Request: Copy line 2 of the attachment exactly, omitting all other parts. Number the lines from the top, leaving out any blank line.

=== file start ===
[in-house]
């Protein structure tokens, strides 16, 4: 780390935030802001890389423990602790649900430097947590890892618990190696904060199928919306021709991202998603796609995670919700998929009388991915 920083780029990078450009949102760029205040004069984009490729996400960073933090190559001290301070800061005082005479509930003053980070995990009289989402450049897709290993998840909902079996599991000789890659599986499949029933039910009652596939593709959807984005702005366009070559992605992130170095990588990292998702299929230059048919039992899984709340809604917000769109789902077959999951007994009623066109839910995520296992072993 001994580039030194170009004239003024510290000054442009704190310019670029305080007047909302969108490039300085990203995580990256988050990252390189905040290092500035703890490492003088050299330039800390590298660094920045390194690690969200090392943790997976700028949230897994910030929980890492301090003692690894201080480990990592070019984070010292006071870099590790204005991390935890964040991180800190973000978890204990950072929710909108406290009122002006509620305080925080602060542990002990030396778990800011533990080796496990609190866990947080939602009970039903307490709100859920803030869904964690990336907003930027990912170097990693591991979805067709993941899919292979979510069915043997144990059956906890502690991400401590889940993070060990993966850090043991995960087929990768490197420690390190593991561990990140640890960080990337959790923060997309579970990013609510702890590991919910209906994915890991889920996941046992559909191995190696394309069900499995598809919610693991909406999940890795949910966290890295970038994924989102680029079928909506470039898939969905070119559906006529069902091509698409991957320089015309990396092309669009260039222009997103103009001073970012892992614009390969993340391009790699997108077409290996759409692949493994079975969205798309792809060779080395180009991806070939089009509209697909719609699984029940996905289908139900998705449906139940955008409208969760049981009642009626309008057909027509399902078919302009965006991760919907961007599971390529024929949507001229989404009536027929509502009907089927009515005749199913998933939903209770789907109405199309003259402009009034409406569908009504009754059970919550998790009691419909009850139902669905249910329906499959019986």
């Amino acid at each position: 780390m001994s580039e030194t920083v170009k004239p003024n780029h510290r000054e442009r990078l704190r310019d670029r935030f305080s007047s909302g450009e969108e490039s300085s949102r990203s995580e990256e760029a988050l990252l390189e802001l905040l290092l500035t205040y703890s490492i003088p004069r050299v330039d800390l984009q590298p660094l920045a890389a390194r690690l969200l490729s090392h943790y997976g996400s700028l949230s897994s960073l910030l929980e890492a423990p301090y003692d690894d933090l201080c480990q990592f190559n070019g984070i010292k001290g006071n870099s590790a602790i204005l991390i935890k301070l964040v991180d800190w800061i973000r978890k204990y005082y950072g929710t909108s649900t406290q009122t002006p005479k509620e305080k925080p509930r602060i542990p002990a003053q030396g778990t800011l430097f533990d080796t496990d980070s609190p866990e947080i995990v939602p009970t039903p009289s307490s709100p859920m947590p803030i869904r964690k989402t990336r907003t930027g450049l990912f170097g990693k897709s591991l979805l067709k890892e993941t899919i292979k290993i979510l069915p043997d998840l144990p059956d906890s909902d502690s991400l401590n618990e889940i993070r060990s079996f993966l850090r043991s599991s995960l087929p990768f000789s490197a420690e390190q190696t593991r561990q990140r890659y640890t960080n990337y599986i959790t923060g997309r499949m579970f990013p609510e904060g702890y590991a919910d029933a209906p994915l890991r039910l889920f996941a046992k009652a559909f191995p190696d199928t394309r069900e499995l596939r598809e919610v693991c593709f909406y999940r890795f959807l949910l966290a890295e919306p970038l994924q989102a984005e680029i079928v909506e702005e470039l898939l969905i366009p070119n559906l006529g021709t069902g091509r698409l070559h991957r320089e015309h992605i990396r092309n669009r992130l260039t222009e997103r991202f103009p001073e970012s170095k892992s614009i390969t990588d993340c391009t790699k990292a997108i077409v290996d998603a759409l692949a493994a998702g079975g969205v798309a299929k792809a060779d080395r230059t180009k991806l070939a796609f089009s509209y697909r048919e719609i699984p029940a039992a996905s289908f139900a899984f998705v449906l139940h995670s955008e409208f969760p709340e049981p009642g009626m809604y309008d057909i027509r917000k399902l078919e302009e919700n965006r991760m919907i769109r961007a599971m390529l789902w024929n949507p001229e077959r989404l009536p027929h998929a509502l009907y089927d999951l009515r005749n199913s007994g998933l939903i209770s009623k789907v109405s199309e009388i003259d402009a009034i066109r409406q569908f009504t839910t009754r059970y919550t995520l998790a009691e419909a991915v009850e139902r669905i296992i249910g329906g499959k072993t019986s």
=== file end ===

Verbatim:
């Protein structure tokens, strides 16, 4: 780390935030802001890389423990602790649900430097947590890892618990190696904060199928919306021709991202998603796609995670919700998929009388991915 920083780029990078450009949102760029205040004069984009490729996400960073933090190559001290301070800061005082005479509930003053980070995990009289989402450049897709290993998840909902079996599991000789890659599986499949029933039910009652596939593709959807984005702005366009070559992605992130170095990588990292998702299929230059048919039992899984709340809604917000769109789902077959999951007994009623066109839910995520296992072993 001994580039030194170009004239003024510290000054442009704190310019670029305080007047909302969108490039300085990203995580990256988050990252390189905040290092500035703890490492003088050299330039800390590298660094920045390194690690969200090392943790997976700028949230897994910030929980890492301090003692690894201080480990990592070019984070010292006071870099590790204005991390935890964040991180800190973000978890204990950072929710909108406290009122002006509620305080925080602060542990002990030396778990800011533990080796496990609190866990947080939602009970039903307490709100859920803030869904964690990336907003930027990912170097990693591991979805067709993941899919292979979510069915043997144990059956906890502690991400401590889940993070060990993966850090043991995960087929990768490197420690390190593991561990990140640890960080990337959790923060997309579970990013609510702890590991919910209906994915890991889920996941046992559909191995190696394309069900499995598809919610693991909406999940890795949910966290890295970038994924989102680029079928909506470039898939969905070119559906006529069902091509698409991957320089015309990396092309669009260039222009997103103009001073970012892992614009390969993340391009790699997108077409290996759409692949493994079975969205798309792809060779080395180009991806070939089009509209697909719609699984029940996905289908139900998705449906139940955008409208969760049981009642009626309008057909027509399902078919302009965006991760919907961007599971390529024929949507001229989404009536027929509502009907089927009515005749199913998933939903209770789907109405199309003259402009009034409406569908009504009754059970919550998790009691419909009850139902669905249910329906499959019986």